I beg to move amendment No. 1, in page 2, line 18, at end insert—'but on a sale by auction or by competitive tender the buyer is not in any circumstances to be regarded as entering into the contract as a consumer.'The intention of the amendment is to resolve the question of the type of arbitration agreements covered by the Bill. As currently drafted, only consumers, as defined in the Bill, are covered, and that remains the intention throughout the Bill. For the purposes of the Bill, the definition of a consumer has been taken from the Unfair Contracts Terms Act 1977. There is a specific provision in that Act that excludes its application to auctions or contracts made by competitive tender. To ensure that there is a harmonious approach between the Act and the Bill, it is necessary to keep the same form of words. The amendment introduces the appropriate wording to ensure that that is the case.
Being Leader of the Opposition (Fridays), if only for 50 minutes, it is tempting to seize the opportunity to make a long speech. However, it would probably be better for us to restrain our egos. The amendment is a little inelegantly worded, but I see its purpose and support it.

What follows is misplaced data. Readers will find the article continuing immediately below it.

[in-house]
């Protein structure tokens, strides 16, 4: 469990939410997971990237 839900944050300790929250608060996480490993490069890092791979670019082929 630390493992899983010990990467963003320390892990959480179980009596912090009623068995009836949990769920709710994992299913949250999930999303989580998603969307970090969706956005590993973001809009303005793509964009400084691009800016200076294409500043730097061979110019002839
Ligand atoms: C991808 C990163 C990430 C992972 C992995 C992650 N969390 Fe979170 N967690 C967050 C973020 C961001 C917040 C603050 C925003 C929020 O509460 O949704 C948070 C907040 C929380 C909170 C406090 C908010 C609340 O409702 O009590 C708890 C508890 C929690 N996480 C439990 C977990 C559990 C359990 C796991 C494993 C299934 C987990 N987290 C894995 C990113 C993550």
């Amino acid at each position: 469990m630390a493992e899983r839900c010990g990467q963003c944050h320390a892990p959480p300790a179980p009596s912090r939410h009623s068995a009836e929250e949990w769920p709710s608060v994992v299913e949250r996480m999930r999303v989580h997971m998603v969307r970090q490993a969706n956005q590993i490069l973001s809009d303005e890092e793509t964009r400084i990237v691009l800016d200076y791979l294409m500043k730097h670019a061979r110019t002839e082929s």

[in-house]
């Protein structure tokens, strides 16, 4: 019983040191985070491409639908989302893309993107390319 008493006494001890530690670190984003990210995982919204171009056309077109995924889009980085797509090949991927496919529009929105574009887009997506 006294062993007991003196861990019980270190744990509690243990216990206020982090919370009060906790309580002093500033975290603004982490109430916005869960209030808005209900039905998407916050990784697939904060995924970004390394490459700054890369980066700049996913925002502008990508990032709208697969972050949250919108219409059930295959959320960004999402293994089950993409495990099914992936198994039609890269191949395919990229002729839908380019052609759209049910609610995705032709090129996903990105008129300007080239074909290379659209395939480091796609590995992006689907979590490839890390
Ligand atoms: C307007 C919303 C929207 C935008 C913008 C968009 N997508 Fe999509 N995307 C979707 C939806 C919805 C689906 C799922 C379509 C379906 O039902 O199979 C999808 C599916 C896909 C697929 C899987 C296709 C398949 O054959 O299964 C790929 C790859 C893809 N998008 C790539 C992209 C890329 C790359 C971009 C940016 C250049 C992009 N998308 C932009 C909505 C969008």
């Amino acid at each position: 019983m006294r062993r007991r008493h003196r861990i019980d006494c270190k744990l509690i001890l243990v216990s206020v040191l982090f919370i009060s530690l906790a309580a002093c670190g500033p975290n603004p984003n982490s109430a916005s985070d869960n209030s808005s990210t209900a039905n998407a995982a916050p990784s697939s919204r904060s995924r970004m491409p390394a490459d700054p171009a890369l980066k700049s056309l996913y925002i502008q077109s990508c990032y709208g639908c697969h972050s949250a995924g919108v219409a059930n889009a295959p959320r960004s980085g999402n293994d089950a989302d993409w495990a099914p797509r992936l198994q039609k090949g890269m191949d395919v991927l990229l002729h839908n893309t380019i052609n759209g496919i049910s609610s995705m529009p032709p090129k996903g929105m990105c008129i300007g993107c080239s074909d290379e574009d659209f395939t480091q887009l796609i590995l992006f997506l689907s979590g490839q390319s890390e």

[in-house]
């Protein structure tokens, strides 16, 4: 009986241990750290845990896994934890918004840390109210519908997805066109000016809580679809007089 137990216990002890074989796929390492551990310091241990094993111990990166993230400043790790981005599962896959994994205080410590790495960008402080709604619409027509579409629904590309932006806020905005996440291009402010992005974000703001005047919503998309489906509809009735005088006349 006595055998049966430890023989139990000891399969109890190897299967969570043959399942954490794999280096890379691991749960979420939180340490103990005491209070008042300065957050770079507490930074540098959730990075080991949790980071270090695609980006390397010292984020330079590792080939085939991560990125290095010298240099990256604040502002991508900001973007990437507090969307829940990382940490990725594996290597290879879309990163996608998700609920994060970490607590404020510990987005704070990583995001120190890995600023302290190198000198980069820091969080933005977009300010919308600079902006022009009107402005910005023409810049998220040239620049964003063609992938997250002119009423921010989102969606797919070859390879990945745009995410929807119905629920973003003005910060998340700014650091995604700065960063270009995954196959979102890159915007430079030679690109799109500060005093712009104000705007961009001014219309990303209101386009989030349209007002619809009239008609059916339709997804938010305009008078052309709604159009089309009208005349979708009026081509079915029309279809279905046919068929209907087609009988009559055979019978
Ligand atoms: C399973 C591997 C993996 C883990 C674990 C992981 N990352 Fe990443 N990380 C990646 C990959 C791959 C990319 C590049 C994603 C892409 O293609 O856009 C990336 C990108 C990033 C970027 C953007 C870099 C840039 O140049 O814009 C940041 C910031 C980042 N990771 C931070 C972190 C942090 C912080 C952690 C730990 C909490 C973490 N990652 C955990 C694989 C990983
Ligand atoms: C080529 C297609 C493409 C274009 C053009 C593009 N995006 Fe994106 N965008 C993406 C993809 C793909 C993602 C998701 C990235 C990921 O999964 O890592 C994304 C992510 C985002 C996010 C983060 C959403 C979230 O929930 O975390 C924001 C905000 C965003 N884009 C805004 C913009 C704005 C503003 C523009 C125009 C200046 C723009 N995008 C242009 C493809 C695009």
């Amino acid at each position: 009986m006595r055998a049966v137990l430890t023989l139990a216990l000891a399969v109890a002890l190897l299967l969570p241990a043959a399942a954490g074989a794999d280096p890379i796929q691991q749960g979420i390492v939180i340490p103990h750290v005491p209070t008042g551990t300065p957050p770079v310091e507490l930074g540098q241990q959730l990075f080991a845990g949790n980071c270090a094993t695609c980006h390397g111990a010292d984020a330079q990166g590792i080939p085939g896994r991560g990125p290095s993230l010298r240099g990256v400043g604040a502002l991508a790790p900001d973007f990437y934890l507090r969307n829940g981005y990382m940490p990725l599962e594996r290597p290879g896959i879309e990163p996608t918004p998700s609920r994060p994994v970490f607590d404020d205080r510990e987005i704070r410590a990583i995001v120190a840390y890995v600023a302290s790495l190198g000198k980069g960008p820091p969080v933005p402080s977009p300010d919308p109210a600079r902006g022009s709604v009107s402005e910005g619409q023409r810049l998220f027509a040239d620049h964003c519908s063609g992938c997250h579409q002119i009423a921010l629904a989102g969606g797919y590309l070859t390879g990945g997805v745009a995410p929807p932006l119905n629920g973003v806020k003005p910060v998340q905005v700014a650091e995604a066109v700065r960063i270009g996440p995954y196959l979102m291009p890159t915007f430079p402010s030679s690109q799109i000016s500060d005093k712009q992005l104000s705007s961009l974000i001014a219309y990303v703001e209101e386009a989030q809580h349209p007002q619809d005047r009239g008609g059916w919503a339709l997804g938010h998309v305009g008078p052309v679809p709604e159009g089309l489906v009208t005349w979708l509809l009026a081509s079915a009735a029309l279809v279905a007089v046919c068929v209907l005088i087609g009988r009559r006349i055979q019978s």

The amendment seems to be attracting warm support among hon. Members, so I should like to add mine.The Bill, in rather a short period of time, was subjected to amendments in Committee and on the Floor of the House. As often happens in those circumstances, some subsequent tidying-up became necessary. The amendment falls into that category. My hon. Friend the Member for Rugby and Kenilworth (Mr. Pawsey) is right to say that it is desirable that the definition of contracting as a consumer is brought into line with the provisions of the Unfair Contract Terms Act 1977. That is achieved by the amendment and I commend it to the House.
Amendment agreed to.